Figure 2.5a illustrates the physical mass of brain, which is the initial origin of memory formation. The brain is the only computing system that has the capacity to generate expandable memory volume in its limited physical mass. The main difference between the brain and current electronic computers is in the brain’s molecular-based coding system. This molecular coding system is the origin of electrical activities of neural cells. Furthermore, memory formation originates from the molecular coding system of neural cells. While electrical coding in silicon-based computers is based on transportation of electrons over a uniform metal (e.g., in wires and transistors) media, the brain is made of soft material.

Figure 2.5b illustrates an immunohistochemistry (IHC) imaging of brain microsections. Tissue microsections are stained against specific molecular markers of neural cells at different layers of the brain. Figure 2.6a–e illustrates IHC staining of the brain. Microsections were stained against molecular markers of various types of brain neural cells at different layers of the brain.

Figure 2.7 illustrates the direct role of the molecules of neurotransmitters in both data transportation as well as memory formation through their role in the formation of neural synapses and consequently neural networks. Neurotransmitters are a class of coded chemical molecules that play a major role in the formation of memory through neural networks. Neurotransmitters function as chemical (molecular)-based logic gates and switches. Initiation of the action potential and electrical activity of neurons are regulated by the logic gate function of neurotransmitters at the location of neural synapses. Consequently, neural networks are forming, by coupling of neural synapses together.

Figure 2.8a illustrates microscopic imaging of IHC staining of the brain sections against different types of neurotransmitters in neural cells. Microscopic imaging of neural cells at high magnification illustrates the excretion of neurotransmitters from neural cells into synaptic spaces. Unlike binary coding in silicon-based computers which are completely an electronic-based coding system, data operation in neural cells involves both molecular and electrical coding systems. In fact, even the electrical activity of neural cells is originated from molecular coding by neurotransmitters, which possess a specific molecular mass.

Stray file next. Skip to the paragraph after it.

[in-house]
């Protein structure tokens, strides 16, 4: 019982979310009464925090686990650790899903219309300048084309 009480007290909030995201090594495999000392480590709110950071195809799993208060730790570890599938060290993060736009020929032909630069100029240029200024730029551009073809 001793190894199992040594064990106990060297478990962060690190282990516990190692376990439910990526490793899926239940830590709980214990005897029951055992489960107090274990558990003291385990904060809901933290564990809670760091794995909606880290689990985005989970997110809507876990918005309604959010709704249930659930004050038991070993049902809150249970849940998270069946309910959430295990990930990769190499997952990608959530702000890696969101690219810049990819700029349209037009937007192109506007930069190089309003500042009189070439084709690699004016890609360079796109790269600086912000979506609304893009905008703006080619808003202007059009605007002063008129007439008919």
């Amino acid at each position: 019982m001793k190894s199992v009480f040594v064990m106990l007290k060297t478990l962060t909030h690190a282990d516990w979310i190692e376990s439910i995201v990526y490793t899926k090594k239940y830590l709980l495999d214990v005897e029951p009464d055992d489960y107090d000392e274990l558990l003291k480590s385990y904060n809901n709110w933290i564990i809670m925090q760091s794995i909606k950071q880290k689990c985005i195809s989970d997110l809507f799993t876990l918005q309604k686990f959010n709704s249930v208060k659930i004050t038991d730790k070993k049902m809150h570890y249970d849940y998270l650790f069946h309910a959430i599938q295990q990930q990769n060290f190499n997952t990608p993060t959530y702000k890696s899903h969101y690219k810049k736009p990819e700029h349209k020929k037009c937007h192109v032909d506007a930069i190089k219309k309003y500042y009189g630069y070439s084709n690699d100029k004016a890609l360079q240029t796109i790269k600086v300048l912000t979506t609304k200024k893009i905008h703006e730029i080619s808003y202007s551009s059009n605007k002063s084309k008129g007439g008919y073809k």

Figure 2.8b illustrates electron microscopy imaging of a neural network. Figure 2.8c illustrates electron microscopy imaging of vesicles of neurotransmitters in a neuron. Unlike an electronic coding system in silicon-based computers that lack physical mass, the major mass of neurons as coding subunits of a neural network is generated from coded materials (e.g., vesicles of neurotransmitters and signaling proteins).

Considering that basic difference of brain operation system compared to electronic computers is related to the existence of molecular-based coding system (through different types of coded materials), it can be concluded that unique capacities of the brain (e.g., expandable memory, learning, etc.) can be explained and even simulated in synthetic form through innovative molecular-based coding systems for next-generation cognitive systems.